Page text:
</body>
</html>

Open the index.html in a browser window, and check the JavaScript console output. You should see something like:

> Original data: 0,1,2...  
> Worker recieved data from Client: [object ArrayBuffer] 
> Parent recieved data from Worker: [object ArrayBuffer] 
> Roundtrip time: 283 ms  
> Data altered by worker: 1,2,3...

Note regarding transferrable object data

In this example, we are using transferrable object to speed up passing the data back and forth between the parent and the worker. Try replacing the postMessage calls in the example code from postMessage(uint8View.buffer, [uint8View.buffer]); to postMessage(uint8View.buffer);

This gives you standard object copying, instead of transferrable objects. When you run the example again, you should notice a significant increase in roundtrip time. (On Firefox, this is something like 10x slower)

You can read more about transferrable objects here.

Complete example project code

// Main.hx

class Main {

    static public function main() {
        if ( try js.Browser.document == null catch (e:Dynamic) true)              
            initAsWorker();
        else 
            initAsParent();
    }

    //=========================================================
    // Initialization

    static var workerScope:js.html.DedicatedWorkerGlobalScope;

    static function initAsWorker() {
        // Find the worker "self"
        workerScope = untyped self;

        // Setup the worker message handler:        
        workerScope.onmessage = onMessageFromParent;
    }

    static function initAsParent() {
        // Find the path of the currently running script
        var scriptPath = cast(js.Browser.document.currentScript, js.html.ScriptElement).src;        
        
        // Create the worker
        var worker = new js.html.Worker(scriptPath);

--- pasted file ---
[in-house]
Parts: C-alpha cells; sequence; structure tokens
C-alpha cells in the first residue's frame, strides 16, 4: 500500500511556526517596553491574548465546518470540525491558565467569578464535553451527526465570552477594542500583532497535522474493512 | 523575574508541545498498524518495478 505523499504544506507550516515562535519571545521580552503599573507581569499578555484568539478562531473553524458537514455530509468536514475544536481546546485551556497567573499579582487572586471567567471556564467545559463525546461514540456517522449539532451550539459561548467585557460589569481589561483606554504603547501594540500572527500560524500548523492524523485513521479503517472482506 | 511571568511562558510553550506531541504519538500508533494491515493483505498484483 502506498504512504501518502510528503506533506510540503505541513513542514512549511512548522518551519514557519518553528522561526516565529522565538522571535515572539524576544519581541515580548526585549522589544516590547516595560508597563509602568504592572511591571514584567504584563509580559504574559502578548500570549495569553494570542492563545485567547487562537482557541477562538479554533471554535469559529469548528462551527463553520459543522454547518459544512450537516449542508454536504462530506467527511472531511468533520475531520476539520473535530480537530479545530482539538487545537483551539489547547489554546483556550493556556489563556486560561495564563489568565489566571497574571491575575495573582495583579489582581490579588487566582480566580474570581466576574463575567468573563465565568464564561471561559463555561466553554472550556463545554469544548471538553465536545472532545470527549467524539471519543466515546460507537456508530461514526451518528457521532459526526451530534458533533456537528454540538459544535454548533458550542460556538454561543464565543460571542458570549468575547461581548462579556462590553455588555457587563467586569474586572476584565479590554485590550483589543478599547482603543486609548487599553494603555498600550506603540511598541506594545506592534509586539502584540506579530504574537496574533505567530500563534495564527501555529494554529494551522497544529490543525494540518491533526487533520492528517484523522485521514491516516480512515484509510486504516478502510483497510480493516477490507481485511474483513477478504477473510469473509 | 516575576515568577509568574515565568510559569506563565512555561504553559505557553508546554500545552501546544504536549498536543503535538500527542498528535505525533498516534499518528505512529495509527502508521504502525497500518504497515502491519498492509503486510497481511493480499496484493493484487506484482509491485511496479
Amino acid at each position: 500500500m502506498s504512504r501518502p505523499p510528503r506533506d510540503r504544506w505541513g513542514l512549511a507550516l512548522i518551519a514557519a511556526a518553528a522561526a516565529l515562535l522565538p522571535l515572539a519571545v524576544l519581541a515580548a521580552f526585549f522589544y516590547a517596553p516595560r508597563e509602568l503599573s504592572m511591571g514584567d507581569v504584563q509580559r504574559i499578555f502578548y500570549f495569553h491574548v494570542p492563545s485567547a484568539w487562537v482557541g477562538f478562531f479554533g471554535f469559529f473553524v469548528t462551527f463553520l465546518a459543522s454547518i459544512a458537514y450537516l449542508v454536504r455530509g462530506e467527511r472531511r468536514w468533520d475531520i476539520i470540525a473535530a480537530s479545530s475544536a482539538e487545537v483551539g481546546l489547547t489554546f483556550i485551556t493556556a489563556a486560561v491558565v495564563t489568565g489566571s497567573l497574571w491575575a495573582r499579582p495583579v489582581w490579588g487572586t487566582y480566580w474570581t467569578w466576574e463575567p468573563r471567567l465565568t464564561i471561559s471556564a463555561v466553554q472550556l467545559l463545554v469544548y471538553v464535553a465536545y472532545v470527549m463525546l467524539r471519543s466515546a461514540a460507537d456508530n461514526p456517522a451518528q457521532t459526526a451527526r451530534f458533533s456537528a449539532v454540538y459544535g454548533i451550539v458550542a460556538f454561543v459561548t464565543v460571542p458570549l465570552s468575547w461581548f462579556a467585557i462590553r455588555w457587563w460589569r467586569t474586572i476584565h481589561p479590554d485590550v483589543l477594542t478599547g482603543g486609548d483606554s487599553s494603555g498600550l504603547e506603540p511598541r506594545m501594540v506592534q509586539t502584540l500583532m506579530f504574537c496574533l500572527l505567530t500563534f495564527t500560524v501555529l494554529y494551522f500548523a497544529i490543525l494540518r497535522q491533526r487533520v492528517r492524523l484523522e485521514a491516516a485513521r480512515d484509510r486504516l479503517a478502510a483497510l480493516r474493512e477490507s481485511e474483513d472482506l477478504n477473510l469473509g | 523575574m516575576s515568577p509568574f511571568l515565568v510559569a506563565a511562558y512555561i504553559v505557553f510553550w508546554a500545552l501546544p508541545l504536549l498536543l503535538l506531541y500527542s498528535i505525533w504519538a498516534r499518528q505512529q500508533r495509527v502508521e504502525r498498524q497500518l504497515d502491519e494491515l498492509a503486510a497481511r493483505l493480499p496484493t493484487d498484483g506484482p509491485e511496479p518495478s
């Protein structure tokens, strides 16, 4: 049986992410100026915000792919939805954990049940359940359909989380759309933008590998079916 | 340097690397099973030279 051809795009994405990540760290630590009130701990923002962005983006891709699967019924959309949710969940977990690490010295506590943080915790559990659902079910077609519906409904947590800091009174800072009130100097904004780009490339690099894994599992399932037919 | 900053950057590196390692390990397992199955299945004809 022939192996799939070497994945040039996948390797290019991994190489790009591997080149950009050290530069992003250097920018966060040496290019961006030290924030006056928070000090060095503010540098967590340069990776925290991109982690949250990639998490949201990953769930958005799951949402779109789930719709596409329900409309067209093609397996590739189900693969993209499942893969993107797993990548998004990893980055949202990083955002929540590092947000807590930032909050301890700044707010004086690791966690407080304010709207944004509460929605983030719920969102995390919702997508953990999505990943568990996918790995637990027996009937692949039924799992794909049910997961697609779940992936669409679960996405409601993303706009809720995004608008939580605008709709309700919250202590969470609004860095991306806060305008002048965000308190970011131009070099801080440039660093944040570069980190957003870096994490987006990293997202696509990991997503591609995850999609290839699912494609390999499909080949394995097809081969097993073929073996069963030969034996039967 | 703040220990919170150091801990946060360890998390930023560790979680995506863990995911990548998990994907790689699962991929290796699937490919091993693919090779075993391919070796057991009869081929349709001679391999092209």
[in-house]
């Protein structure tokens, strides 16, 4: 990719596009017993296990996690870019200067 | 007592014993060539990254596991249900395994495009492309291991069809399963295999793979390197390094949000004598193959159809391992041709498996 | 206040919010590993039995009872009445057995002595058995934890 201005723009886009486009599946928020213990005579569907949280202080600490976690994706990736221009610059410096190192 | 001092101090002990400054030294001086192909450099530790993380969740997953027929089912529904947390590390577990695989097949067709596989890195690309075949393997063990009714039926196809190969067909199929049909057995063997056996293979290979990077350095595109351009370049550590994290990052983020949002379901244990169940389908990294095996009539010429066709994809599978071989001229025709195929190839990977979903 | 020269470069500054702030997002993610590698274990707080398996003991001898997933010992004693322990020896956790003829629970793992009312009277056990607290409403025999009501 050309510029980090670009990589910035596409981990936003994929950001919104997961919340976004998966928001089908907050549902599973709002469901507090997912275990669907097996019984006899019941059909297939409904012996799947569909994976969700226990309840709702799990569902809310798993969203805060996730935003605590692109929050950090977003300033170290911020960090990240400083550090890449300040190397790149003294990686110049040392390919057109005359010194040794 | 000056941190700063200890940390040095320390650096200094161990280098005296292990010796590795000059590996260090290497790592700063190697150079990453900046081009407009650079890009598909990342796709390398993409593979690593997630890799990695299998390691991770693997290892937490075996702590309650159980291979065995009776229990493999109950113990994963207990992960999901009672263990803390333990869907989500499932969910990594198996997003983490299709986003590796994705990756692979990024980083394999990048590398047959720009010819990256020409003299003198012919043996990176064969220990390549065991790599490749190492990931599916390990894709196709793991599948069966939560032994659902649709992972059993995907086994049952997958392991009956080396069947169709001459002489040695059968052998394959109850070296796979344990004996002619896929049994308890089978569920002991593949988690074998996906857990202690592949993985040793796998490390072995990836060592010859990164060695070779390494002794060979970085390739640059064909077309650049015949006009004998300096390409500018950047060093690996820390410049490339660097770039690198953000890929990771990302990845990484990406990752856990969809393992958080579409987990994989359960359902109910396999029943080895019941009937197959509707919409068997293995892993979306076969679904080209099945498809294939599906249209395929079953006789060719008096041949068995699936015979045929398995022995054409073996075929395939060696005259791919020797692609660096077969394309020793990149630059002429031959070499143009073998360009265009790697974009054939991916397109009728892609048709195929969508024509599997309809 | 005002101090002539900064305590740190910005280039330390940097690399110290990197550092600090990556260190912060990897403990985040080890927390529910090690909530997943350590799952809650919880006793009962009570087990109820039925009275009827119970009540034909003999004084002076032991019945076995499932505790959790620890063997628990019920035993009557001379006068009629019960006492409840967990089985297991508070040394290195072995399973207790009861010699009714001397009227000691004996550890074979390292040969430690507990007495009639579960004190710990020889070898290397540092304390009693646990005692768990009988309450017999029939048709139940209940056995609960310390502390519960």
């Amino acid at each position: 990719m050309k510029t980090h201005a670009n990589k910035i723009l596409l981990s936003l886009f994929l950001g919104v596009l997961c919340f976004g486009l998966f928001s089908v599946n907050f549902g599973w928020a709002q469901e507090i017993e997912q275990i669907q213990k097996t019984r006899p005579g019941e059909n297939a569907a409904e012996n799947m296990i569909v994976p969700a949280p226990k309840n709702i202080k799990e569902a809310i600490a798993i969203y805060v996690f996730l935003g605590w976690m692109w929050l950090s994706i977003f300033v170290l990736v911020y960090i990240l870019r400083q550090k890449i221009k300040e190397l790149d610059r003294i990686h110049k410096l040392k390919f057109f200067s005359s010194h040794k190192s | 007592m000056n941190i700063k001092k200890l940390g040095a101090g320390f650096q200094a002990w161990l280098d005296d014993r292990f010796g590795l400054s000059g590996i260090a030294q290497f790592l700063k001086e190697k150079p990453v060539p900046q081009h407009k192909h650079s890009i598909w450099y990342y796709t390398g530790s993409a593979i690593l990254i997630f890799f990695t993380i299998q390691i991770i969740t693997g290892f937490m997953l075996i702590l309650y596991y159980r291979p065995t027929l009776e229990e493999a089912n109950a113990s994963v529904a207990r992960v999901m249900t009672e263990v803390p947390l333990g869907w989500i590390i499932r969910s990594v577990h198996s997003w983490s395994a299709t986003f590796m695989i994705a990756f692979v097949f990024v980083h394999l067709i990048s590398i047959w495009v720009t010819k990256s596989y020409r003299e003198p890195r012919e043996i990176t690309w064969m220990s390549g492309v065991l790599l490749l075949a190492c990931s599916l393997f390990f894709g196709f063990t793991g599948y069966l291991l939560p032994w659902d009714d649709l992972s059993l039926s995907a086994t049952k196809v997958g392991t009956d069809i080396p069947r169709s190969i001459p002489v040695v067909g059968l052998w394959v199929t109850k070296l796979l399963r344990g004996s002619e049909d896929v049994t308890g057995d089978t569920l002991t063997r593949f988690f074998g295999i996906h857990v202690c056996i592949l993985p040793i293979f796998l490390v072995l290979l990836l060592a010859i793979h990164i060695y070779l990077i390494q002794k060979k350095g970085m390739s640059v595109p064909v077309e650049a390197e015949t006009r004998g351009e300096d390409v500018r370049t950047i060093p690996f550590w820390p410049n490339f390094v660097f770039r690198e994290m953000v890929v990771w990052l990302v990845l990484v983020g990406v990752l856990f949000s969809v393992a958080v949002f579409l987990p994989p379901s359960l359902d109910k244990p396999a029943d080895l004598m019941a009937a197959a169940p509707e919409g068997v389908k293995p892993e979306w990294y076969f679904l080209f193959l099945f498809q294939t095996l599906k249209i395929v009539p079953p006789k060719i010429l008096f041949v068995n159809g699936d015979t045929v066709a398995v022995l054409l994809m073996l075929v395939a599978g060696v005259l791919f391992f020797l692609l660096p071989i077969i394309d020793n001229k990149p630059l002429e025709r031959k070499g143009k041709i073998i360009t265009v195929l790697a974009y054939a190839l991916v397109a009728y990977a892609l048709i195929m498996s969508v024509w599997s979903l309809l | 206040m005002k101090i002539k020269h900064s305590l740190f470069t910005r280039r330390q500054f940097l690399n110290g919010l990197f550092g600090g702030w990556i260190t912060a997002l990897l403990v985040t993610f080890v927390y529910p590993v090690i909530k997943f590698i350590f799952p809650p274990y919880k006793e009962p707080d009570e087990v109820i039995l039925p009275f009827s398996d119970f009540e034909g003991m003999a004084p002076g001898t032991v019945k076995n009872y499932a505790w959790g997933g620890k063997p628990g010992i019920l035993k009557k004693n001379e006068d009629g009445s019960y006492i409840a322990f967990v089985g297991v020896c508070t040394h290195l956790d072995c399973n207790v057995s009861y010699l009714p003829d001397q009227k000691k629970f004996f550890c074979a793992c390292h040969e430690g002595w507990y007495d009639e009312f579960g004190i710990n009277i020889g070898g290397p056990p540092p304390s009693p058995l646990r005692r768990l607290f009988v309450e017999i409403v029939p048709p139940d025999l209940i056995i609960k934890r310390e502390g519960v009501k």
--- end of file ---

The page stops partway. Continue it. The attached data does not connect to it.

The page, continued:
// Setup the parent message handler:
        worker.onmessage = onMessageFromWorker;        

        // create 64Mb data to play with
        var uint8View = new js.html.Uint8Array(new js.html.ArrayBuffer(1024 * 1024 * 64));
        for (i in 0 ... uint8View.length) uint8View[i] = i;
        trace('Original data: [' + uint8View.subarray(0, 3) + '...]');

        start = Date.now().getTime();
        worker.postMessage(uint8View.buffer, [uint8View.buffer]);  
    }

    static var start:Float = 0;

    //=========================================================
    // Message handlers for processing data

    // Handle message passed from parent to worker
    static function onMessageFromParent(e:js.html.MessageEvent) {
        trace('Worker recieved data from Client: ' + e.data);
        var uint8View = new js.html.Uint8Array(cast e.data);
               
        // Do fancy stuff with data...
        // Here we just add one to each array item
        for (i in 0 ... uint8View.length) uint8View[i] += 1;
      
        // Post altered data back to parent
        workerScope.postMessage(uint8View.buffer, [uint8View.buffer]);
    }
    
    // Handle message passed from worker to parent
    static function onMessageFromWorker(e:js.html.MessageEvent) {
        trace('Parent recieved data from Worker: ' + e.data);
        trace('Roundtrip time: ' + (Date.now().getTime() - start) + ' ms');            
        var uint8View = new js.html.Uint8Array(cast e.data);
        trace('Data altered by worker: [' + uint8View.subarray(0, 3) + '...]');
    }
}


Contributors:
Mark Knol
Valentin Lemière
Last modified:
Created:
Category:  JavaScript